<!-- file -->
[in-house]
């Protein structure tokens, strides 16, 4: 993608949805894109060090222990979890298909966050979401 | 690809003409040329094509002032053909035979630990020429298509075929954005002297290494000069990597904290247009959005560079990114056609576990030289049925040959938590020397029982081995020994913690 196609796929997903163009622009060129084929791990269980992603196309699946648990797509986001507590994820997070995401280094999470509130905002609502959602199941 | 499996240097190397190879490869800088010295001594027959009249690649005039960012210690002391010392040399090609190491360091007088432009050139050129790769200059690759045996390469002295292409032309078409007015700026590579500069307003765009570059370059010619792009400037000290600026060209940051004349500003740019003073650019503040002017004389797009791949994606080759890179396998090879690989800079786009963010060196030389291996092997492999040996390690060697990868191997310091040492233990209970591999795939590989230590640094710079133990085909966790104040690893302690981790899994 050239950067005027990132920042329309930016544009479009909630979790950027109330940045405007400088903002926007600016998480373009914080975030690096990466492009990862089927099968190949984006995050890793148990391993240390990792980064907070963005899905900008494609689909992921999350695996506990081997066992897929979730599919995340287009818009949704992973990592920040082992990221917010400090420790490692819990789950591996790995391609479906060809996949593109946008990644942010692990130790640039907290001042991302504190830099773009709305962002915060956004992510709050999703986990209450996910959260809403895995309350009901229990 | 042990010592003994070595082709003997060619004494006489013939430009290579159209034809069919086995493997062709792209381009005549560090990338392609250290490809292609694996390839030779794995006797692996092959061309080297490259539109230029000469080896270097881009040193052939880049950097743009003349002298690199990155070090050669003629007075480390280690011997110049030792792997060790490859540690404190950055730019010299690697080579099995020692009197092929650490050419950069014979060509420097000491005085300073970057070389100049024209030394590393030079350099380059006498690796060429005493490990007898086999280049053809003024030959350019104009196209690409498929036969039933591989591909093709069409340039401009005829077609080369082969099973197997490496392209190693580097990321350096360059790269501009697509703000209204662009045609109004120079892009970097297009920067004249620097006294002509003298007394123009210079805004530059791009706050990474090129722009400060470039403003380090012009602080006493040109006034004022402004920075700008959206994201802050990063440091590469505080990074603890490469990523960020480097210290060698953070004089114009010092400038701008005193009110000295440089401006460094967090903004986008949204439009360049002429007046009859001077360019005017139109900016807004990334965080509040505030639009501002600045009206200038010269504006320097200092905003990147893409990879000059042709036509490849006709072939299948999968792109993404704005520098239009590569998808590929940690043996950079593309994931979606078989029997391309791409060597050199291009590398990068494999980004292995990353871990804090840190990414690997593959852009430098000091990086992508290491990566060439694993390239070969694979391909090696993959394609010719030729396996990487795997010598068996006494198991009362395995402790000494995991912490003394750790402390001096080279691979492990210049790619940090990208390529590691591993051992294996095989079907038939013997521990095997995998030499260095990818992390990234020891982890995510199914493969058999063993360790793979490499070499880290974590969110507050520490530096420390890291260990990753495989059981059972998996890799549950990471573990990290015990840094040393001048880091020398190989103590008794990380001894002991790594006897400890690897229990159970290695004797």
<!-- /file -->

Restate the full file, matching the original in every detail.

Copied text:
[in-house]
């Protein structure tokens, strides 16, 4: 993608949805894109060090222990979890298909966050979401 | 690809003409040329094509002032053909035979630990020429298509075929954005002297290494000069990597904290247009959005560079990114056609576990030289049925040959938590020397029982081995020994913690 196609796929997903163009622009060129084929791990269980992603196309699946648990797509986001507590994820997070995401280094999470509130905002609502959602199941 | 499996240097190397190879490869800088010295001594027959009249690649005039960012210690002391010392040399090609190491360091007088432009050139050129790769200059690759045996390469002295292409032309078409007015700026590579500069307003765009570059370059010619792009400037000290600026060209940051004349500003740019003073650019503040002017004389797009791949994606080759890179396998090879690989800079786009963010060196030389291996092997492999040996390690060697990868191997310091040492233990209970591999795939590989230590640094710079133990085909966790104040690893302690981790899994 050239950067005027990132920042329309930016544009479009909630979790950027109330940045405007400088903002926007600016998480373009914080975030690096990466492009990862089927099968190949984006995050890793148990391993240390990792980064907070963005899905900008494609689909992921999350695996506990081997066992897929979730599919995340287009818009949704992973990592920040082992990221917010400090420790490692819990789950591996790995391609479906060809996949593109946008990644942010692990130790640039907290001042991302504190830099773009709305962002915060956004992510709050999703986990209450996910959260809403895995309350009901229990 | 042990010592003994070595082709003997060619004494006489013939430009290579159209034809069919086995493997062709792209381009005549560090990338392609250290490809292609694996390839030779794995006797692996092959061309080297490259539109230029000469080896270097881009040193052939880049950097743009003349002298690199990155070090050669003629007075480390280690011997110049030792792997060790490859540690404190950055730019010299690697080579099995020692009197092929650490050419950069014979060509420097000491005085300073970057070389100049024209030394590393030079350099380059006498690796060429005493490990007898086999280049053809003024030959350019104009196209690409498929036969039933591989591909093709069409340039401009005829077609080369082969099973197997490496392209190693580097990321350096360059790269501009697509703000209204662009045609109004120079892009970097297009920067004249620097006294002509003298007394123009210079805004530059791009706050990474090129722009400060470039403003380090012009602080006493040109006034004022402004920075700008959206994201802050990063440091590469505080990074603890490469990523960020480097210290060698953070004089114009010092400038701008005193009110000295440089401006460094967090903004986008949204439009360049002429007046009859001077360019005017139109900016807004990334965080509040505030639009501002600045009206200038010269504006320097200092905003990147893409990879000059042709036509490849006709072939299948999968792109993404704005520098239009590569998808590929940690043996950079593309994931979606078989029997391309791409060597050199291009590398990068494999980004292995990353871990804090840190990414690997593959852009430098000091990086992508290491990566060439694993390239070969694979391909090696993959394609010719030729396996990487795997010598068996006494198991009362395995402790000494995991912490003394750790402390001096080279691979492990210049790619940090990208390529590691591993051992294996095989079907038939013997521990095997995998030499260095990818992390990234020891982890995510199914493969058999063993360790793979490499070499880290974590969110507050520490530096420390890291260990990753495989059981059972998996890799549950990471573990990290015990840094040393001048880091020398190989103590008794990380001894002991790594006897400890690897229990159970290695004797």